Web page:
In an ESRI ArcSDE enterprise geodatabase, all spatial data must be related to a specific coordinate system of the earth's surface in order to guarantee spatial location accuracy. Feature datasets - groups of related feature classes - can only be assigned to one coordinate system at a time. While considering how we were going to group the feature classes into feature datasets before importing the data into the geodatabase, we discovered that spatial data sourced by the city was based on a projected coordinate system, while data needed from the U.S. Census was based on the Geographic Coordinate System of the North American Datam of 1983. Thus, we could not directly implement the logical groupings that we had identified, so we identified the feature datasets as categories instead. All the feature datasets that we identified - Administration, Land, Utilities, Transportation, and Environment - all had been based on a projected coordinate system of the State of Arizona.
We identified certain feature classes that could be further refined into database subclasses, or subtypes. For example, we identified 4 different subtypes for real world road features - streets, highways, freeways, and freeway onramps - then assigned different constraints on each subtype. Constraints on feature classes and their subtypes included attribute domains, relationship constraints, connectivity rules between subtypes, and topological rules. Topological rules are constraint rules on spatial data, and within a geodatabase they are collectively known as a topology.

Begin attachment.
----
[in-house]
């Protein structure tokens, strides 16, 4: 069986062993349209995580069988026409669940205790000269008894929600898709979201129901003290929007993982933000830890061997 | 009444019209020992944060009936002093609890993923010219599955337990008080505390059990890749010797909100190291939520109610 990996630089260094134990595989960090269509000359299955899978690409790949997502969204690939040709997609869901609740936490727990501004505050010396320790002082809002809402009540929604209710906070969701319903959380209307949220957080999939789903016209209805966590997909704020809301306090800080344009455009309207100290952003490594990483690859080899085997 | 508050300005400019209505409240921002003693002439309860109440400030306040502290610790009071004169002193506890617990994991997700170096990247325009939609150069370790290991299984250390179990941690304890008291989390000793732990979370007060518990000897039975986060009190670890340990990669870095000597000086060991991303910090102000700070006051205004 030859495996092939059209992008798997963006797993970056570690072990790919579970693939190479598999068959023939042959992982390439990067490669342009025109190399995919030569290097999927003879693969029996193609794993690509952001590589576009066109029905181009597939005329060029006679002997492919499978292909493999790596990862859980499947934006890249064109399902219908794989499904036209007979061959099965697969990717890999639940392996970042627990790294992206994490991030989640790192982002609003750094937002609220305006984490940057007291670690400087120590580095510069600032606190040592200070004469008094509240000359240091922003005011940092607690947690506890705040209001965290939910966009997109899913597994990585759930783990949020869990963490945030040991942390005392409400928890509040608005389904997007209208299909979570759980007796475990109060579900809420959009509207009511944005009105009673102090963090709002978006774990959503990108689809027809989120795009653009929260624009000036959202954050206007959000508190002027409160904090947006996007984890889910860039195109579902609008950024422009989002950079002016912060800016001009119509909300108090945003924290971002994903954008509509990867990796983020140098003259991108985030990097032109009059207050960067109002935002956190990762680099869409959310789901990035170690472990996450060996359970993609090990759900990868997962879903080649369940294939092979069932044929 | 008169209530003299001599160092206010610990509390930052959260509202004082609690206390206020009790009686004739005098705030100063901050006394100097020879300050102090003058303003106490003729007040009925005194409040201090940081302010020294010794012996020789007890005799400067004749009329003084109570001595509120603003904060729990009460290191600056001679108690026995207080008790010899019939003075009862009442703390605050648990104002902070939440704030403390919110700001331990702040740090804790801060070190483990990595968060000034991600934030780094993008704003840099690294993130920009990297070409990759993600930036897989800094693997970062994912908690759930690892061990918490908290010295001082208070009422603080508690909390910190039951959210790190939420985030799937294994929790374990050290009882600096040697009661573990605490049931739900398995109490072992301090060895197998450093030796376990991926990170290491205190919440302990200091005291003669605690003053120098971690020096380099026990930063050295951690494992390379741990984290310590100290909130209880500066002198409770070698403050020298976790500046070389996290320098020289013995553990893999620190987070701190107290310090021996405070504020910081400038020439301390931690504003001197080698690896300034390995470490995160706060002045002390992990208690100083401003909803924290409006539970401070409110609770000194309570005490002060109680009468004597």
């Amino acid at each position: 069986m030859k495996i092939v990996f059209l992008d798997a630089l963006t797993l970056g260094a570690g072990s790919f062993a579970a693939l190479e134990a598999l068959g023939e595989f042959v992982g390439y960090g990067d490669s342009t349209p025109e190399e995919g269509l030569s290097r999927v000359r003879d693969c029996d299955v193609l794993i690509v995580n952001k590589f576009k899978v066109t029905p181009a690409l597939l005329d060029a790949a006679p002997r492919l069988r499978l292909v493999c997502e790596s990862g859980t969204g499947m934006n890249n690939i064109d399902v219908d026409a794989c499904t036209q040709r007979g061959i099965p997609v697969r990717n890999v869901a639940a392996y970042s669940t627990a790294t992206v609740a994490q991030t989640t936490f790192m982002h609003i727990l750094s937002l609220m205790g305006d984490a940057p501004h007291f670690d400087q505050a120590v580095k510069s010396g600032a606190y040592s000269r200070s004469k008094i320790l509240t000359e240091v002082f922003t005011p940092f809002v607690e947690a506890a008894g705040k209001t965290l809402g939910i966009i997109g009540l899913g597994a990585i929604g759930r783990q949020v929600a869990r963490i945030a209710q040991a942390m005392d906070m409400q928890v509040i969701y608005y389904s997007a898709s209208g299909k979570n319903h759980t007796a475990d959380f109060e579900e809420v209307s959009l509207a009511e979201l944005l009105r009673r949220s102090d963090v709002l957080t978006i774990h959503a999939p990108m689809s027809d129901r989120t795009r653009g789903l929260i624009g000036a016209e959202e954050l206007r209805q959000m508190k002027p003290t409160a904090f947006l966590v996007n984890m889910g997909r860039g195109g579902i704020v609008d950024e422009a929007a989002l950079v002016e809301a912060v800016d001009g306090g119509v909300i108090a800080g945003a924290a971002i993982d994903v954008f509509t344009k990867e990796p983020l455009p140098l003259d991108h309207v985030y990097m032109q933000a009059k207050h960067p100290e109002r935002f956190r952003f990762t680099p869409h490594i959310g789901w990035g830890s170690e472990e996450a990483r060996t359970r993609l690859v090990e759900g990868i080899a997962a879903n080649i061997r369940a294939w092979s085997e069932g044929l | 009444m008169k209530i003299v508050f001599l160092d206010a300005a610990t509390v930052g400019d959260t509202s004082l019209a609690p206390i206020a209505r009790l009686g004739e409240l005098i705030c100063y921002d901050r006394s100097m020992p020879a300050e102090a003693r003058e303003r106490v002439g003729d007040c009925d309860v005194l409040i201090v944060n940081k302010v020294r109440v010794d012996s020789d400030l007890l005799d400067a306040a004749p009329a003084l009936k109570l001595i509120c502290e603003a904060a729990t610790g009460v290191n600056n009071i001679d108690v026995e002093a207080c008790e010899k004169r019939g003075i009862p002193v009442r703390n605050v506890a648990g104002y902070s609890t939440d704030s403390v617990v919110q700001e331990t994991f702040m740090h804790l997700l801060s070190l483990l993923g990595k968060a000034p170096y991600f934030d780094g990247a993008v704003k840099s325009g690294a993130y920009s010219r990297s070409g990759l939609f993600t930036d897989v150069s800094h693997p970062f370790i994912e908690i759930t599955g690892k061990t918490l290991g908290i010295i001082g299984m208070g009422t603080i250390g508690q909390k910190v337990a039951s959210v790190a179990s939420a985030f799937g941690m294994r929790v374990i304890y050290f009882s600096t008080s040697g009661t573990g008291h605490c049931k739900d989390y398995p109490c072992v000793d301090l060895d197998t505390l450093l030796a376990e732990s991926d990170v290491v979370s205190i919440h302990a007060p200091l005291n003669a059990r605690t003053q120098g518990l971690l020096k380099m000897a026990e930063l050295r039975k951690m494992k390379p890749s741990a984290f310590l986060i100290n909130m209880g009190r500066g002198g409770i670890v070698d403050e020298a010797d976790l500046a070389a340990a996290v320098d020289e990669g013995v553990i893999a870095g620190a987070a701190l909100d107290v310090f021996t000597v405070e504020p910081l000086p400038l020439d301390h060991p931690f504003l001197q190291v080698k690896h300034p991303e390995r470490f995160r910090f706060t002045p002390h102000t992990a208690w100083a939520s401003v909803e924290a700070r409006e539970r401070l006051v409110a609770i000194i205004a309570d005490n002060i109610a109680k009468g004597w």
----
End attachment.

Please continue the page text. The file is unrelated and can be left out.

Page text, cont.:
Once the geodatabase schema - the total set of object, relationship, and constraint definitions within the geodatabase - had been completed, we imported the data into the database, and reconciled the results, correcting any errors we found. We calculated an estimate of the spatial data storage requirements for the geodatabase, and decided upon a data precision figure of 2126 storage units for every 1-foot map unit. The resolution of the input data was known, and we based the calculations on a total area of the city of Flagstaff of about 1 million X 1 million square feet.
Once the database was prepared and the data loaded, we began training the users on how to interact with the geodatabase using ArcGIS Desktop, and assisted the users to develop data input and management processes. We chose the ArcMap and ArcCatalog tools as the user clients because of their compatibility with the ArcSDE server software.
We created an account for each user, an account for applications to use, and setup database roles. Unlike Microsoft Access software hosting personal geodatabases, the Oracle server host of the enterprise geodatabase supports a robust security model, and we setup user roles, developer roles, and administrator roles. For those requiring Microsoft Access or those that prefer it over such clients as Microsoft Excel, we developed a Microsoft Access application in the Visual Basic .NET computer language.